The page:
To find out if two generic types have a relationship, you would need to inspect their type definitions (and their nested interfaces/base types) and validate that they have a relationship:

public static bool IsAssignableToOpenGenericType(Type givenType, Type genericType)
    var interfaceTypes = givenType.GetInterfaces();

    foreach (var it in interfaceTypes)
        if (it.IsGenericType && it.GetGenericTypeDefinition() == genericType)
            return true;

    if (givenType.IsGenericType && givenType.GetGenericTypeDefinition() == genericType)
        return true;

    Type baseType = givenType.BaseType;
    if (baseType == null) return false;

    return IsAssignableToGenericType(baseType, genericType);


Will result in:

    var typ1 = typeof(List<>);
    var typ2 = typeof(IEnumerable<>);

    // true, List<>'s type definition contains an IEnumerable<>
    Console.WriteLine(IsAssignableToOpenGenericType(typ1, typ2));
    // false, IEnumerable<>'s type definition does not contain List<>
    Console.WriteLine(IsAssignableToOpenGenericType(typ2, typ1));

List<> and IEnumerable<> are not types; they are type definitions. As such it doesn't really make sense to ask if one is assignable to the other. Neither can be assigned to. You can't declare a variable List<> a = null, for example-- you will get a compilation error "Unexpected use of an unbound generic name."

A type definition becomes a generic type when you specify the type parameter. At that point, it is a type and can be assigned to. So for example List<string> can be assigned to IEnumerable<string>.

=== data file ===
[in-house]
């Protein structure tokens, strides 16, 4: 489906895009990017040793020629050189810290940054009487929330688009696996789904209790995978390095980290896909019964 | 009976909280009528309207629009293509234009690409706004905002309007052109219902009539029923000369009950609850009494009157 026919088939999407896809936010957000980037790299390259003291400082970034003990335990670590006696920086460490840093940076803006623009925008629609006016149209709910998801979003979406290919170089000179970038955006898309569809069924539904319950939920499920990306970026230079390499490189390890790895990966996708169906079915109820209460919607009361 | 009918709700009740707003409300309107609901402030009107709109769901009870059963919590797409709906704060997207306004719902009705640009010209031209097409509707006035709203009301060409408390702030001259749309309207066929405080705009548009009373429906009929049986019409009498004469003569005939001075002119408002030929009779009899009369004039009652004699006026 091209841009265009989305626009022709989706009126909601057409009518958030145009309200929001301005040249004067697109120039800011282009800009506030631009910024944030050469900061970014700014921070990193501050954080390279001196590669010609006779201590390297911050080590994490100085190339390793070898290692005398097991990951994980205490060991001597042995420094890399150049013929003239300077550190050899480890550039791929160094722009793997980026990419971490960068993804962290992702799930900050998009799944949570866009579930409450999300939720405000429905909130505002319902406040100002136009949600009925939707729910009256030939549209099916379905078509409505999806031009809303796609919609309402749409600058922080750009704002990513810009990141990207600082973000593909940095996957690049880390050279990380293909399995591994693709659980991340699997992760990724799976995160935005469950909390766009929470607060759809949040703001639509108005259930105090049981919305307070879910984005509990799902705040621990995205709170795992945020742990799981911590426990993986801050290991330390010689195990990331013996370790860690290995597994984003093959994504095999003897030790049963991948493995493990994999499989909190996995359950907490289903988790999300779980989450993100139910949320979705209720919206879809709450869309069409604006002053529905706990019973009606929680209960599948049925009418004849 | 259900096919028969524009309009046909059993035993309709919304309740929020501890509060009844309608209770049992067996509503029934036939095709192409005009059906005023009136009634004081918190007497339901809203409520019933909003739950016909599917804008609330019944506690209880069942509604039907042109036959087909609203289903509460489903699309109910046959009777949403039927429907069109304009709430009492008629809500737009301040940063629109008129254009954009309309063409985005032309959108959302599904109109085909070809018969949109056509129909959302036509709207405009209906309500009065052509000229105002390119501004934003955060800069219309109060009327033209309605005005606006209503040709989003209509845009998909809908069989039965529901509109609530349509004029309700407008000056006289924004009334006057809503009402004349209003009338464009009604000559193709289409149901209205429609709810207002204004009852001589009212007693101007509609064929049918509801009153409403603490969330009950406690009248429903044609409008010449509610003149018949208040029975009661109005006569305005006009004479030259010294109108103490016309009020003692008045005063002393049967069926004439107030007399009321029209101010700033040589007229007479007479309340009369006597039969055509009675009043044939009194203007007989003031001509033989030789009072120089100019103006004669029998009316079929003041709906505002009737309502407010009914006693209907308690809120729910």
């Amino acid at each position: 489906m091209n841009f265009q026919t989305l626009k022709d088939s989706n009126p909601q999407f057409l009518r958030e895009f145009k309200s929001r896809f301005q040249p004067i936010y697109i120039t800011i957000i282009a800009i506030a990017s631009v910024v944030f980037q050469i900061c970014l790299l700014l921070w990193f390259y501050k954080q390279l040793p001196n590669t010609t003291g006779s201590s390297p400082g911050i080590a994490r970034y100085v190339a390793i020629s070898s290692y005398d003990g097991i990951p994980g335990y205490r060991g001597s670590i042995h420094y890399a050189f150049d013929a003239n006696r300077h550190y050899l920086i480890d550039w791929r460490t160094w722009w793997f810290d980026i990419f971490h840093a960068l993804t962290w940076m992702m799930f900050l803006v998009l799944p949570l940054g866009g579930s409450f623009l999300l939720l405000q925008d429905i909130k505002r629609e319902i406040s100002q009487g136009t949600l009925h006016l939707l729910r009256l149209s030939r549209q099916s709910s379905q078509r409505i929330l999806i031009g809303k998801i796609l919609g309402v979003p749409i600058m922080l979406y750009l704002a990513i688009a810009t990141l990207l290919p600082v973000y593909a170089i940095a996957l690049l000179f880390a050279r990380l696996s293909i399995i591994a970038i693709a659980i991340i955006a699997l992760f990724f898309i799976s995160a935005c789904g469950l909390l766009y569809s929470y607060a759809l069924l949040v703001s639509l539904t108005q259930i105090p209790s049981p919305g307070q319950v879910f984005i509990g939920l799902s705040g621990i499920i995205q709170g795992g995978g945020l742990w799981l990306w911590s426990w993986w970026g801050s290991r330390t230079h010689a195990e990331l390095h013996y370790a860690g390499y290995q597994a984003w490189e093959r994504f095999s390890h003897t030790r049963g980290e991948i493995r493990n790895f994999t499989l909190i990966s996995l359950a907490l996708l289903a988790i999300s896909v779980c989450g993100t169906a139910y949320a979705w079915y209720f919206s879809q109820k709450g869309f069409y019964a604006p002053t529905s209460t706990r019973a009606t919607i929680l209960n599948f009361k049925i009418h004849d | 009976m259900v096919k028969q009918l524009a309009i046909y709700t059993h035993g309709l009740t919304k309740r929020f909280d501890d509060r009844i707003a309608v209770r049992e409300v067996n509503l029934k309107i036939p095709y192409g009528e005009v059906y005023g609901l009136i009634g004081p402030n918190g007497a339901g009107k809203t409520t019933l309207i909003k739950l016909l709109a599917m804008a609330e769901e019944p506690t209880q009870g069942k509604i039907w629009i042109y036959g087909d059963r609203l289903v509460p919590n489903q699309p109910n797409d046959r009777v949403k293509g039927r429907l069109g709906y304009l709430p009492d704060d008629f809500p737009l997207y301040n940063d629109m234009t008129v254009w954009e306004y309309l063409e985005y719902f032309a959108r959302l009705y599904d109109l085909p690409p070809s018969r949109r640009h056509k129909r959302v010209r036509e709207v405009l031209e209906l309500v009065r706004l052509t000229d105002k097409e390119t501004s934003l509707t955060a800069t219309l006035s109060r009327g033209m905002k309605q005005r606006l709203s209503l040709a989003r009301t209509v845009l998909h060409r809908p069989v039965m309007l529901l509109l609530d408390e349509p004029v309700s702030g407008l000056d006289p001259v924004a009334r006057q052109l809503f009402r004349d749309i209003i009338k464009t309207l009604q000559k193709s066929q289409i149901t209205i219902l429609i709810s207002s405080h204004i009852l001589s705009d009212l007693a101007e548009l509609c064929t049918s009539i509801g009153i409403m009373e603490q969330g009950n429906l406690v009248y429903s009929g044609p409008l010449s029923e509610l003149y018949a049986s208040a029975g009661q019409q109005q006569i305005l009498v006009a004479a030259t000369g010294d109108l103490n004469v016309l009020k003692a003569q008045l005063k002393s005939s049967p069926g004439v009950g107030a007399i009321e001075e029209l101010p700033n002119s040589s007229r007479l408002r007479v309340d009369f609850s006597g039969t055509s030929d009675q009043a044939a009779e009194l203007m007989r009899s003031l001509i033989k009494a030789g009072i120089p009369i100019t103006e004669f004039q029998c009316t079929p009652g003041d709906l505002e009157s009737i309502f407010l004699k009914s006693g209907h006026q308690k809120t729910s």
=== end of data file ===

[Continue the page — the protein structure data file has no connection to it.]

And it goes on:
If you have a type definition in mind and you want to do a type-compatibility check, just use <object> (or a suitable type if there is a type constraint) instead of <>:

var type1 = typeof(List<object>);
var type2 = typeof(IEnumerable<object>);

//returns true
  • Thanks for your answer. It is a brief check method. I can understand type2.IsAssignableFrom(type1) behavior. But do you mean two open generic type are independent or no relationship between them before they become closed type or bounded? – YonF Nov 21 '18 at 5:32
  • Can you be specific about what you mean when you say "related?" Of course they have certain relationships, and not others. – John Wu Nov 21 '18 at 6:38
  • A relationship such as inheritance, implimentation but not inheritance and implimentation. But I am not sure whether any kind relatioinship exist between open generic type themselves. @Jevgeni Geurtsen think the special relationship list AssignableFrom exist. – YonF Nov 21 '18 at 7:07
  • Believe it or not, generic type definitions do not have any implementation. The implementation is compiled only when you specify the type parameter, and only for that type (although implementations for reference types can be re-used because all pointers are the same size, but that is just an implementation detail). So you see to ask whether List<> implements IEnumerable<> doesn't make much sense because it has no implementation to begin with. – John Wu Nov 21 '18 at 7:15
  • @Jevgeni Geurtsen think the special relationship list AssignableFrom exist. Oh but it is most definitely there in the framework code, so the relation exists, but as long as it doesn't have a concrete implementation, its useless, as John Wu pointed out. – Jevgeni Geurtsen Nov 21 '18 at 8:16